The scientific community has a real opportunity to reach the general public with messages about natural hazard risks by using media outlets. According to the U.S. National Science Foundation’s Science (NSF) and Engineering Indicators for 2010, the general public in the USA relies on local television news more than any other medium for their science and technology news and information — with the internet coming in as a fast-rising second. In response to the need to communicate accurate information about natural hazards and other scientific topics as well as the opportunity to reach a broad sector of the general public, the American Institute of Physics (AIP) has created two news products. The first one targets television audiences and is called Discoveries and Breakthroughs Inside Science (DBIS) . DBIS is a syndicated science news service that provides accurate and reliable scientific information in the form of twelve 90-second news segments distributed to local television stations throughout the USA and internationally each month. The newly launched second product targets internet audiences and is called Inside Science News Service (ISNS) . ISNS provides fully reported articles, graphics, and videos to provide major web news outlets and newspapers with accurate scientific reporting about natural hazards and other topics. NSF-sponsored research on DBIS revealed that there is a statistically significant difference in television viewers support for science in cities where DBIS segments are broadcasted compared to cities where they are not. 78% of focus group members reported that they liked watching news programs that featured science segments compared to a broadcast without them. AIP plans to continue to study ways to communicate natural hazards and other topics to the general public.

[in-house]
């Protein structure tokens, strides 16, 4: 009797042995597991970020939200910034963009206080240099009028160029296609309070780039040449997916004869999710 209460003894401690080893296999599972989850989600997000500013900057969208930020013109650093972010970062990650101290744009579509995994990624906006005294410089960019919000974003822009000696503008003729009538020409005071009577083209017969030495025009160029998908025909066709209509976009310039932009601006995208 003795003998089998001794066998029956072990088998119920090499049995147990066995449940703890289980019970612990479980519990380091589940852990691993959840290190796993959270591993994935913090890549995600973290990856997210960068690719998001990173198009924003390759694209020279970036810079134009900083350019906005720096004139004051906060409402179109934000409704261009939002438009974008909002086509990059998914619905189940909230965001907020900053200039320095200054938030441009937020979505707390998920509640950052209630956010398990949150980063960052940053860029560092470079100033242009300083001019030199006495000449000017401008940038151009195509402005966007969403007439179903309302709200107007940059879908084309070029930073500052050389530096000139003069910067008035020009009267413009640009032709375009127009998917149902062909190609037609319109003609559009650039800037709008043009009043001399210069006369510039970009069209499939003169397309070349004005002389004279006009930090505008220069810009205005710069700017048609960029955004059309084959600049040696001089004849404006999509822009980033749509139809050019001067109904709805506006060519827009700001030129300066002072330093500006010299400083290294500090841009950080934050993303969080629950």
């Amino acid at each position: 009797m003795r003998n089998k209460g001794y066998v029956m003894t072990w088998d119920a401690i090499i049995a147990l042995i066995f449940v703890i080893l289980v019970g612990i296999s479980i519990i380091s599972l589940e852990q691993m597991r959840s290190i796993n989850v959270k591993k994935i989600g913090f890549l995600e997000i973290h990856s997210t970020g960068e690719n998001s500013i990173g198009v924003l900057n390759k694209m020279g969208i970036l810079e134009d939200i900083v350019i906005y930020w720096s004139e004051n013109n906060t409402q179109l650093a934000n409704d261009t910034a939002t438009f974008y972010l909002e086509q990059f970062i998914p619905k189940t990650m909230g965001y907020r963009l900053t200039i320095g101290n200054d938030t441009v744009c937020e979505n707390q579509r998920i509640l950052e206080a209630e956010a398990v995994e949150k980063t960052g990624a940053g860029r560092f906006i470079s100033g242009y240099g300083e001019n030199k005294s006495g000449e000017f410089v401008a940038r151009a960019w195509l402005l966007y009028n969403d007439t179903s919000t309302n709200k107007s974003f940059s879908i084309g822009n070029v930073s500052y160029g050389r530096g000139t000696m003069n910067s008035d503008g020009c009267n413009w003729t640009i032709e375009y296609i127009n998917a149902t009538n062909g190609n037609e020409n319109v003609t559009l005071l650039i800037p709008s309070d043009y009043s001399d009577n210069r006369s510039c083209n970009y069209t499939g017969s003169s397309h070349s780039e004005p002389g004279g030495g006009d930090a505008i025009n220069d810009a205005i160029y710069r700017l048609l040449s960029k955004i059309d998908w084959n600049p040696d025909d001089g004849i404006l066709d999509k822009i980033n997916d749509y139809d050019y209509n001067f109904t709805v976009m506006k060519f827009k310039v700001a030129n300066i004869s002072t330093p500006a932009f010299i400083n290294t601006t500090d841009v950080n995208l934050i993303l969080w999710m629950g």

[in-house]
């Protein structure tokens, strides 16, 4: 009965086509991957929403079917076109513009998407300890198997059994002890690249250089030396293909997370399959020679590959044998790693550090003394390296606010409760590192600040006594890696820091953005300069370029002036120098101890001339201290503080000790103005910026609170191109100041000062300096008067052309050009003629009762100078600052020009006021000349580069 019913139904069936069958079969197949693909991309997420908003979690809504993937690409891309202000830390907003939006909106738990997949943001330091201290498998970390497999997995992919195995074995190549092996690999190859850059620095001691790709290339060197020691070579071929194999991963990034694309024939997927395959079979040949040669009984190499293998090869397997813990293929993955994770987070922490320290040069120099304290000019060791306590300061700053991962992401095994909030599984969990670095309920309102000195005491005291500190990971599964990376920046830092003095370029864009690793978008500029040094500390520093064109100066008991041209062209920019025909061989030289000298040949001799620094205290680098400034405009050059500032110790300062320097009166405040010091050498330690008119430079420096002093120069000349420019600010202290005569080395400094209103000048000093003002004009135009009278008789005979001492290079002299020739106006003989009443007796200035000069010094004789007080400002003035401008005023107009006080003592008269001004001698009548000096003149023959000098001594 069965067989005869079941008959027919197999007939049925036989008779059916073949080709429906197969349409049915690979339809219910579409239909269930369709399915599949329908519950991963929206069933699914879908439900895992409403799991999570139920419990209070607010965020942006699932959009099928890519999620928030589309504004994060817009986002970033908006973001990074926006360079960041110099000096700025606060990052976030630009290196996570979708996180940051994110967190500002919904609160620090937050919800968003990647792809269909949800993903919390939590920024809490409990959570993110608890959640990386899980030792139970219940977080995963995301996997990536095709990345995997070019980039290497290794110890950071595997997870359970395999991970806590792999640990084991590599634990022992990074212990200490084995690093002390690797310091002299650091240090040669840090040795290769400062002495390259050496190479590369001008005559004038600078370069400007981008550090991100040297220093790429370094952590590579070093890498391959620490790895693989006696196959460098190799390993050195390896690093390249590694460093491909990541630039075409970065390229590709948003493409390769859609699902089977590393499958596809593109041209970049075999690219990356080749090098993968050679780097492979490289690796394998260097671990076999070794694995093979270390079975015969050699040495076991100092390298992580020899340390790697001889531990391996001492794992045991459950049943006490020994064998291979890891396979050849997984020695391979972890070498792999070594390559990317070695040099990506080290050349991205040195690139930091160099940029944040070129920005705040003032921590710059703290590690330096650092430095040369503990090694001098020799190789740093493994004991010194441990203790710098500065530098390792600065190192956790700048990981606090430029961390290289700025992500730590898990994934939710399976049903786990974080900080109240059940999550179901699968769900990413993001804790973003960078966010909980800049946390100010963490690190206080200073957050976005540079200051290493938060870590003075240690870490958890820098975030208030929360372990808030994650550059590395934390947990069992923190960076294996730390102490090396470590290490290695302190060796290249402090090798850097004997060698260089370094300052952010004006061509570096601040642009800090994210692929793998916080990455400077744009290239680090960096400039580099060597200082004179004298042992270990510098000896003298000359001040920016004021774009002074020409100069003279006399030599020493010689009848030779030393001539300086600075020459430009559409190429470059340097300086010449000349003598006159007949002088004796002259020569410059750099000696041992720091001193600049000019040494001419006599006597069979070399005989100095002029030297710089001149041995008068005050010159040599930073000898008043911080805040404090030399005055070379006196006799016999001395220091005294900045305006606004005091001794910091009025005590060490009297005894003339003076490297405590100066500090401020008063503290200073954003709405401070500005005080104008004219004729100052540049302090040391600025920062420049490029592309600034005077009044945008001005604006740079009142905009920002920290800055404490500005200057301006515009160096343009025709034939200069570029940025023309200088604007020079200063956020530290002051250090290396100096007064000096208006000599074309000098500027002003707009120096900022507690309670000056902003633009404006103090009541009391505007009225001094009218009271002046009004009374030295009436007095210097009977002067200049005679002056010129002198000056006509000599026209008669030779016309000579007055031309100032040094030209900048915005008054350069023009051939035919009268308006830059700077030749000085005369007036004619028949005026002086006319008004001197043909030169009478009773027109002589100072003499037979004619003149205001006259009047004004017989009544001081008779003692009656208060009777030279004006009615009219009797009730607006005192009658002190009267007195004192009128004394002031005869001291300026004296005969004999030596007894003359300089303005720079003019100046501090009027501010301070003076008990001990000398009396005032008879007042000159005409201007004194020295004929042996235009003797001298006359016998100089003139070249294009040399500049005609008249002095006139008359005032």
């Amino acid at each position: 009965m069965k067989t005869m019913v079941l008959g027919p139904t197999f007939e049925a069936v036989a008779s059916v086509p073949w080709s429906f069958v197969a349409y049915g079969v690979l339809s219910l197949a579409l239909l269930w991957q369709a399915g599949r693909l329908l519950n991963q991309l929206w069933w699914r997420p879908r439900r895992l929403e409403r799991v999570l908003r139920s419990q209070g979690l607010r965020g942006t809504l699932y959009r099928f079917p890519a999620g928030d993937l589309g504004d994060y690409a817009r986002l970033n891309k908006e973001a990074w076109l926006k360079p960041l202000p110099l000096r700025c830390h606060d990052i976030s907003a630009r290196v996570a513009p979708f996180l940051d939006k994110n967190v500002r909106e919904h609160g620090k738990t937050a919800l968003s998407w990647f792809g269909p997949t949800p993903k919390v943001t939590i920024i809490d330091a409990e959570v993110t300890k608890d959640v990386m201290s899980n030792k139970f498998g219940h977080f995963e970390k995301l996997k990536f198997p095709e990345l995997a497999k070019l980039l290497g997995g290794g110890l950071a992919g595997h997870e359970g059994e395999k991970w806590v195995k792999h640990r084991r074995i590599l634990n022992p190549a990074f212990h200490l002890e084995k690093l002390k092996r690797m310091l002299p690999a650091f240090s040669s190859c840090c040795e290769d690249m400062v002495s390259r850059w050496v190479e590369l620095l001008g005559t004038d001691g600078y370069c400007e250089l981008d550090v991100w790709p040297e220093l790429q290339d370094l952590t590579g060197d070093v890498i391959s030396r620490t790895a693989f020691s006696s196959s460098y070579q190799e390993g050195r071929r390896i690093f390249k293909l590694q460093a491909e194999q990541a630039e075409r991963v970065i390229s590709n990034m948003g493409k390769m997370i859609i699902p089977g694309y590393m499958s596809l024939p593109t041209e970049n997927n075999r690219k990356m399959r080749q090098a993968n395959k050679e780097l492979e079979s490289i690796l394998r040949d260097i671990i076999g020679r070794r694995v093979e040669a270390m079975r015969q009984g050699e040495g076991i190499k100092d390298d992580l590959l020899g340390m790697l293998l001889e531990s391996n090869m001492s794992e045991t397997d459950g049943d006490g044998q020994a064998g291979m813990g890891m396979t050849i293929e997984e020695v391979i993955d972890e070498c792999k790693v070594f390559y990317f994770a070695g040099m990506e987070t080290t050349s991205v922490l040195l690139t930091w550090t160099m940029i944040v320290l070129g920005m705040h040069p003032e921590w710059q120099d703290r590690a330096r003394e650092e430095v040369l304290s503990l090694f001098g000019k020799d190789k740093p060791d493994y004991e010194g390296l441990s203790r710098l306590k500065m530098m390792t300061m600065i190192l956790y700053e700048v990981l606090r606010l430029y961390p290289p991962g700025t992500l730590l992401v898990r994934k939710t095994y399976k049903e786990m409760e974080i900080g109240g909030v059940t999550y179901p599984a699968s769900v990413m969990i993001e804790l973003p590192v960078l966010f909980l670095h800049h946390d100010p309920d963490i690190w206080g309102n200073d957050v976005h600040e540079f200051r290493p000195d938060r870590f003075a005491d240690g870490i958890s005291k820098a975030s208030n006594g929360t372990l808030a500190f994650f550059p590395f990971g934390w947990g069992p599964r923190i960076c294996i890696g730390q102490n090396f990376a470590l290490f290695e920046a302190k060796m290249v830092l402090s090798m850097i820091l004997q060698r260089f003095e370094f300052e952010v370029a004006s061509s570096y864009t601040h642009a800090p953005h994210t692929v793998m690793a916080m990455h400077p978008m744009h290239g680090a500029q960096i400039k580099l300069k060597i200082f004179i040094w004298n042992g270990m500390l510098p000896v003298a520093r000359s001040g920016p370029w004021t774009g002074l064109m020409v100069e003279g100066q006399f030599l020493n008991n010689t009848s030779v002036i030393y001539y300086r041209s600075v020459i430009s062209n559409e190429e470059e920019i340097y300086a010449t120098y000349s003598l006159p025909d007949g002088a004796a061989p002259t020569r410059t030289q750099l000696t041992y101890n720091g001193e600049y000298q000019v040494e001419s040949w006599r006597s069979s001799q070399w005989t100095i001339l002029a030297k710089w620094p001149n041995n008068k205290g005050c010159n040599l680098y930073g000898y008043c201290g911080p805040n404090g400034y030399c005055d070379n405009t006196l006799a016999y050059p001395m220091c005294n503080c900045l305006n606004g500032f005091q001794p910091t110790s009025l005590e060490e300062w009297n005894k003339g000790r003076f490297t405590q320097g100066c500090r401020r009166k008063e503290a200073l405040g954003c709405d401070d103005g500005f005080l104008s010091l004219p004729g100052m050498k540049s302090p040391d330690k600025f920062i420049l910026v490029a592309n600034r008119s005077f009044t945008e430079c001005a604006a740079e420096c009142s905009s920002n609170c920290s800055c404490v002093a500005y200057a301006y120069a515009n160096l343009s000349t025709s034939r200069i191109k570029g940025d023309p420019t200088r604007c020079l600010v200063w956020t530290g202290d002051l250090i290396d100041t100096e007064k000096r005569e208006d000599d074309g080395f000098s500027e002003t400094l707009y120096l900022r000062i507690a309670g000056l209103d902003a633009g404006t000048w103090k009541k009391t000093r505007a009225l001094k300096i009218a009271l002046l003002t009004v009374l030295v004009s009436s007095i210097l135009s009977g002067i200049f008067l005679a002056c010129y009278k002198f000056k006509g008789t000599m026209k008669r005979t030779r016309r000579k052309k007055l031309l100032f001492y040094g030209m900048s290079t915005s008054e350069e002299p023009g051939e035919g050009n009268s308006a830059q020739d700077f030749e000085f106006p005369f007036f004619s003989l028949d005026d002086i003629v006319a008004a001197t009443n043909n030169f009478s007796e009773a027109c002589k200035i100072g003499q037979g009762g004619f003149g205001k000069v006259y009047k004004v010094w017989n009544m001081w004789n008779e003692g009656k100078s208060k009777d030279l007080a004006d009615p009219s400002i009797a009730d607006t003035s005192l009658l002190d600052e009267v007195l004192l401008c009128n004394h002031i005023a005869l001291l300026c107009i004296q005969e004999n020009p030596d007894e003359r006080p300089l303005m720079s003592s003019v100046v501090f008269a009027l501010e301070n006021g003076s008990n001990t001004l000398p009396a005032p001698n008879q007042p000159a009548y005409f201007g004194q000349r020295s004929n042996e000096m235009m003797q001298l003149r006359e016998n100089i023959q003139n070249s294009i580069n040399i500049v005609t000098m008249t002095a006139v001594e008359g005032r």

Photo Competition at EGU General Assembly 2011

For the second year there will be a Photo Competition at the European Geosciences Union General Assembly 2011. The finalists are below. To vote in the competition visit The Crystal Lounge, on the Green Level, First Floor of the ACV. In The Crystal Lounge you can view posters of the images and vote at the electronic voting terminals. The winner will be announced in the Crystal Lounge on Friday lunchtime.

Water Angel:A “water angel” seems to appear in the upper part of the Trift Glacier Lake in the Swiss Alps.

A tropical palm tree hit by heavy storm.

A tropical palm tree hit by heavy storm.

The Tempest: Measuring the aurora. This picture was taken while doing an optical/radar coordinated campaign in Svalbard, Norway, near the settlement of Longyearbyen.

Soil Forest: The geological landscape located in Yunnan Province, China is called either the ‘Earth Forest’ or ‘Soil Forest’ and formed by geological movement and soil erosion one or two million years ago. 

Oasis Valley

Oasis Valley

Strong eruption of Karymsky volcano at July 13, 2004, Kamchatka

Geysir (from which the English word, geyser, is derived) in the Haukadalur valley, Iceland. The photograph was taken just before the geyser ‘blew’; you can see the air bubbles rushing towards the surface within the mounting dome of water.

Flow: Folded Cretaceous Calcarenite layers.

Carboniferous arachnid Eophrynus prestvicii: A 3D reconstruction of the 312 million year old arachnid Eophrynus prestvicii, from a CT scan of the fossil. Arachnids such as this – members of the Trigonotarbida – were amongst the first terrestrial predators.

Research Viewpoints from EGU GA 2011

This year on the EGU General Assembly blog there will be guest posts from participants about their research and their impressions of sessions. These are personal points of view not EGU corporate views. If you would like to contribute a research viewpoint, please email us.